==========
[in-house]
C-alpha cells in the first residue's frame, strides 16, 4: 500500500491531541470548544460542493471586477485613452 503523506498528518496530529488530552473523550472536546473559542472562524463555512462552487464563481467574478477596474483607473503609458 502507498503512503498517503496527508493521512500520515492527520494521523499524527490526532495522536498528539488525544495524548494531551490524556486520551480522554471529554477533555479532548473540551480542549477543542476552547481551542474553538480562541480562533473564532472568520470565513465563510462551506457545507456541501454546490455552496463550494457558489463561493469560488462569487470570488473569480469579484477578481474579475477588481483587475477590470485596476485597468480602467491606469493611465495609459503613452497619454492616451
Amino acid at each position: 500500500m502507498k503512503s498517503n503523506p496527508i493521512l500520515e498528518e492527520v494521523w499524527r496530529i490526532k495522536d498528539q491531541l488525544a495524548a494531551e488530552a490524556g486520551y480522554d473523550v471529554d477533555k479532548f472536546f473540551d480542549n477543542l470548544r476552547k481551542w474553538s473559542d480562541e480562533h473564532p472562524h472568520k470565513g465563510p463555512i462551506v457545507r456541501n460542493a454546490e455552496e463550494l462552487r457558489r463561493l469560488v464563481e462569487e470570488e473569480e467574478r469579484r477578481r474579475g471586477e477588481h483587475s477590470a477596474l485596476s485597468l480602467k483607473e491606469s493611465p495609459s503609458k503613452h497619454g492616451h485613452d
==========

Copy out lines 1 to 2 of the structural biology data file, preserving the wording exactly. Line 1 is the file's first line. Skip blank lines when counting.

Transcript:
[in-house]
C-alpha cells in the first residue's frame, strides 16, 4: 500500500491531541470548544460542493471586477485613452 503523506498528518496530529488530552473523550472536546473559542472562524463555512462552487464563481467574478477596474483607473503609458 502507498503512503498517503496527508493521512500520515492527520494521523499524527490526532495522536498528539488525544495524548494531551490524556486520551480522554471529554477533555479532548473540551480542549477543542476552547481551542474553538480562541480562533473564532472568520470565513465563510462551506457545507456541501454546490455552496463550494457558489463561493469560488462569487470570488473569480469579484477578481474579475477588481483587475477590470485596476485597468480602467491606469493611465495609459503613452497619454492616451